The Bone Sparrow by Zana Fraillon
|The Bone Sparrow by Zana Fraillon|
|Reviewer: Jill Murphy|
|Summary: Deeply moving book told from the point of view of a boy in one of Australia's notorious detention camps. It's about the plight of refugees but also about the importance of friendship and the vital benefits of storytelling.|
|Buy? Yes||Borrow? Yes|
|Pages: 240||Date: July 2016|
Shortlisted for the 2017 CILIP Carnegie Medal
Subhi is ten years old. He has lived his whole life in a detention centre for refugees in Australia. He is Rohingya and his mother and sister fled persecution in their native Burma while his mother was expecting him. They left Subhi's father behind and are waiting for him to join them. Subhi believes that his father is sending him secret messages contained in tokens that wash up from the Great Sea of his imagination. And these tokens mean a great deal to Subhi because the camp isn't a very nice place. His tent sleeps fifty people. The food is inedible. Water runs out on a regular basis. There's no school because the classroom burned down. And the guards? Well, with the exception of Harvey, they are not very nice people.
Still, Subhi has his mum. And his sister. And his friend, Eli. And the nice guard, Harvey. He also has the Great Sea. And one day, the Great Sea brings him a new friend. Jimmie is real. She's a real girl from outside the fence. And, in her own way, Jimmie is looking for freedom, too.
Oh, man. The Bone Sparrow is a lovely, lovely story. It is painful to read and sad at times. Imagine being ten years old and never to have known freedom. To have slept in a tent with fifty other people for all of those ten years. To endure bad food, little privacy and maltreatment by indifferent guards; to have had next to no education; to be always uncertain that your future contains anything better. I cried while reading. But you have the beauty of precious friendships to get you through it. And you have the deeply human voice of Subhi shining through, describing the beauty of his friendships with Harvey and Eli and Jimmie. These will make you smile.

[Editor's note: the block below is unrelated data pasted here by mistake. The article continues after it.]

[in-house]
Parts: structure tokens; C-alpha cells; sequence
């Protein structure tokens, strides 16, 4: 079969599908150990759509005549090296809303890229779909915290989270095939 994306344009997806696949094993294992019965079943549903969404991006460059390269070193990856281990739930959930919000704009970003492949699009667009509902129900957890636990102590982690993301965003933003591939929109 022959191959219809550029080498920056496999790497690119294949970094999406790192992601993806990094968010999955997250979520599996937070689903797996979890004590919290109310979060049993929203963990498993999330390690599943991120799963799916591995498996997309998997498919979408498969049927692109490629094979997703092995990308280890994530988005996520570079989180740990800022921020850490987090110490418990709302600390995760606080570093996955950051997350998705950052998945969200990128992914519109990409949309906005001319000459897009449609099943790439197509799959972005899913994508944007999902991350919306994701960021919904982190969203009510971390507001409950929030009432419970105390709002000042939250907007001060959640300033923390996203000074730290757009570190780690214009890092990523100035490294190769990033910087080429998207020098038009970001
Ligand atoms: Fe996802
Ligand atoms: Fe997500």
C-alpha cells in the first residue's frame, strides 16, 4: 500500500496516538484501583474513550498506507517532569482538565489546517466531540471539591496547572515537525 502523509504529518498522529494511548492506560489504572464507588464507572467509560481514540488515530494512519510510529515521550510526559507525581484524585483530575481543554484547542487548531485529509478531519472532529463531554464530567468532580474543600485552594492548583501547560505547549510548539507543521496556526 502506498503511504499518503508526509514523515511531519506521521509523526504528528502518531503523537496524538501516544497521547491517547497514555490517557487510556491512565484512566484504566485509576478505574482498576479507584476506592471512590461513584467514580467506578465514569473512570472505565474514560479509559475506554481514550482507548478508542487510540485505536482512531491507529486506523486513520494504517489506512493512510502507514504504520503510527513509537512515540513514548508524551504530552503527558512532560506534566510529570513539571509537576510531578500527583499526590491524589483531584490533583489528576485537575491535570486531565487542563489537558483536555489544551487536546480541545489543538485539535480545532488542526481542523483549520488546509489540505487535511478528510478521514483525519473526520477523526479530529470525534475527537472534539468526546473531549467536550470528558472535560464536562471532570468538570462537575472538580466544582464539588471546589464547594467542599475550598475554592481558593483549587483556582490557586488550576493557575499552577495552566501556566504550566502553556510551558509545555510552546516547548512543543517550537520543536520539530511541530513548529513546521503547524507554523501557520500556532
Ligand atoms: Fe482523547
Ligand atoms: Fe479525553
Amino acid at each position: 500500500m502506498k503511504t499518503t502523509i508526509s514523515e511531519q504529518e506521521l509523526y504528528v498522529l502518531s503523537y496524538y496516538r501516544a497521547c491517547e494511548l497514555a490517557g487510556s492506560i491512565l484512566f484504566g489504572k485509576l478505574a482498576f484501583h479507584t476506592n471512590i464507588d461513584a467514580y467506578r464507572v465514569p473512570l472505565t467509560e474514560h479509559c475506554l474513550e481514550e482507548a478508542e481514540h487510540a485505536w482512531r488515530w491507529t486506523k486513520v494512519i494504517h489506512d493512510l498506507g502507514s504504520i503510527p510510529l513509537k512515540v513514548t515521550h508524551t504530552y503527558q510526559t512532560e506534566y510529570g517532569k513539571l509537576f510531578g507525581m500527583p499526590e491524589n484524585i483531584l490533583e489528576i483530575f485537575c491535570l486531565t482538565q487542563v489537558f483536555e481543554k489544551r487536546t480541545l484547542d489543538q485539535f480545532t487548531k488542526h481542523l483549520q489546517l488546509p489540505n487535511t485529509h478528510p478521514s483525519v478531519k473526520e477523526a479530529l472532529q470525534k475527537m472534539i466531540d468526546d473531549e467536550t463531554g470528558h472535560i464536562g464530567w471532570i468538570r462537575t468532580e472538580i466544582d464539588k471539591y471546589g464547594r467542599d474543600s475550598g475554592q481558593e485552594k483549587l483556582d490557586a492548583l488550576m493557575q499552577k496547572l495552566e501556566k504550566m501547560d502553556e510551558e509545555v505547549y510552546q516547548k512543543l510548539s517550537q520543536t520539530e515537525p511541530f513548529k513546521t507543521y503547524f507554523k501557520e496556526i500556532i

And through all of this, runs a thread of storytelling. Subhi's mother had rich stories to tell before depression claimed her and Subhi misses them. He has heard his father's stories secondhand. Eli has a special story about a whale. Jimmie has the stories of her family, painstakingly transcribed by her mother. And Subhi himself has the stories he invents to explain a life of possibilities and imaginings that exist for him despite his detention in the camp. Stories are more than important: they are vital. We need them. And Subhi, at only ten years old, is the wisest person in The Bone Sparrow because he understands this in every fibre of his being.
Fraillon has written an important - and angry - afterword. Do read it. The Bone Sparrow may well be set in Australia but Australia isn't the only country guilty of dehumanising refugees. As she says, conditions in some refugee camps in Europe have been described as diabolical. Here in the UK, the Yarls Wood detention centre has had some awful accusations levelled at the way it treats the women and children inside and there are frequent demonstrations outside it. People are not numbers. Refugees are not criminals. Think about the plight of the Rohinga and all others like them.
But don't think of The Bone Sparrow as an unhappy read. Think of it as a powerful polemic, yes, but also think of it as a story of the redeeming power of friendship and the vital nature of storytelling. This is a story that will inspire you to do better, not to give up in defeat.
Other fabulous stories on the topic of refugees in other parts of the world include Refugee Boy by Benjamin Zephaniah , Oranges in No Man's Land by Elizabeth Laird and After Tomorrow by Gillian Cross .
You can read more book reviews or buy The Bone Sparrow by Zana Fraillon at Amazon.co.uk.
You can read more book reviews or buy The Bone Sparrow by Zana Fraillon at Amazon.com.
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